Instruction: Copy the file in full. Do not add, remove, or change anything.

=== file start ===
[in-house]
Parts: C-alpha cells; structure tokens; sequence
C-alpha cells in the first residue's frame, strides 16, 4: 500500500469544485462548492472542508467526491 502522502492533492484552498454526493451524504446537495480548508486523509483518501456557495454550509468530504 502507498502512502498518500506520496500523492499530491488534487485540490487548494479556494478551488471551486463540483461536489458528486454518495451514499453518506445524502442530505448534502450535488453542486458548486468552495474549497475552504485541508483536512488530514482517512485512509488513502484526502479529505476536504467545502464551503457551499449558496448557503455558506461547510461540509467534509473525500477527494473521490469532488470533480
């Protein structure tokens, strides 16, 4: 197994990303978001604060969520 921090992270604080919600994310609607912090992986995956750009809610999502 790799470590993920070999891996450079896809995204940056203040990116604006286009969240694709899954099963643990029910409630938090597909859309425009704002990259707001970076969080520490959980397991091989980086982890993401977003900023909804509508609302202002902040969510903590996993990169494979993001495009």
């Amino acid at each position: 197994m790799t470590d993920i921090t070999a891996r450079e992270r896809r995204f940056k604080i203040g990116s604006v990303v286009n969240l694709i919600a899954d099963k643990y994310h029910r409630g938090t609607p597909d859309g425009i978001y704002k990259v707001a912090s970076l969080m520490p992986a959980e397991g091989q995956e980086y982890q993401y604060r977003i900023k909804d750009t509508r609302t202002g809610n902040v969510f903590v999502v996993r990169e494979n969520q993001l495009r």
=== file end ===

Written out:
[in-house]
Parts: C-alpha cells; structure tokens; sequence
C-alpha cells in the first residue's frame, strides 16, 4: 500500500469544485462548492472542508467526491 502522502492533492484552498454526493451524504446537495480548508486523509483518501456557495454550509468530504 502507498502512502498518500506520496500523492499530491488534487485540490487548494479556494478551488471551486463540483461536489458528486454518495451514499453518506445524502442530505448534502450535488453542486458548486468552495474549497475552504485541508483536512488530514482517512485512509488513502484526502479529505476536504467545502464551503457551499449558496448557503455558506461547510461540509467534509473525500477527494473521490469532488470533480
């Protein structure tokens, strides 16, 4: 197994990303978001604060969520 921090992270604080919600994310609607912090992986995956750009809610999502 790799470590993920070999891996450079896809995204940056203040990116604006286009969240694709899954099963643990029910409630938090597909859309425009704002990259707001970076969080520490959980397991091989980086982890993401977003900023909804509508609302202002902040969510903590996993990169494979993001495009």
């Amino acid at each position: 197994m790799t470590d993920i921090t070999a891996r450079e992270r896809r995204f940056k604080i203040g990116s604006v990303v286009n969240l694709i919600a899954d099963k643990y994310h029910r409630g938090t609607p597909d859309g425009i978001y704002k990259v707001a912090s970076l969080m520490p992986a959980e397991g091989q995956e980086y982890q993401y604060r977003i900023k909804d750009t509508r609302t202002g809610n902040v969510f903590v999502v996993r990169e494979n969520q993001l495009r």